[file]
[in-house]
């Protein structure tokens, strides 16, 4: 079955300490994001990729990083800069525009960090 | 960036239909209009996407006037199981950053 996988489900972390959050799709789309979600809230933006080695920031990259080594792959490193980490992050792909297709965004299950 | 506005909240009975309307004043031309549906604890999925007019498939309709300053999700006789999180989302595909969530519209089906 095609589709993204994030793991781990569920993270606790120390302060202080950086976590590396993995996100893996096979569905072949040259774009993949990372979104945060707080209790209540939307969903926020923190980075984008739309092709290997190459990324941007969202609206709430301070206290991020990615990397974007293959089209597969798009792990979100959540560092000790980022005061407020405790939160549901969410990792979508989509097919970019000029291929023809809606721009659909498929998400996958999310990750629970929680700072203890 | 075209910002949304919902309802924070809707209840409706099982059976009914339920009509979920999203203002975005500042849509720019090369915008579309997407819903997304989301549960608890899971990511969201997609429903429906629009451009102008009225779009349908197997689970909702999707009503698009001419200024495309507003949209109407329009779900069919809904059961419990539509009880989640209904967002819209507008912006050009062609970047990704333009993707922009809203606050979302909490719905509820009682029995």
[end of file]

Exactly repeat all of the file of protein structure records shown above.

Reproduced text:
[in-house]
């Protein structure tokens, strides 16, 4: 079955300490994001990729990083800069525009960090 | 960036239909209009996407006037199981950053 996988489900972390959050799709789309979600809230933006080695920031990259080594792959490193980490992050792909297709965004299950 | 506005909240009975309307004043031309549906604890999925007019498939309709300053999700006789999180989302595909969530519209089906 095609589709993204994030793991781990569920993270606790120390302060202080950086976590590396993995996100893996096979569905072949040259774009993949990372979104945060707080209790209540939307969903926020923190980075984008739309092709290997190459990324941007969202609206709430301070206290991020990615990397974007293959089209597969798009792990979100959540560092000790980022005061407020405790939160549901969410990792979508989509097919970019000029291929023809809606721009659909498929998400996958999310990750629970929680700072203890 | 075209910002949304919902309802924070809707209840409706099982059976009914339920009509979920999203203002975005500042849509720019090369915008579309997407819903997304989301549960608890899971990511969201997609429903429906629009451009102008009225779009349908197997689970909702999707009503698009001419200024495309507003949209109407329009779900069919809904059961419990539509009880989640209904967002819209507008912006050009062609970047990704333009993707922009809203606050979302909490719905509820009682029995």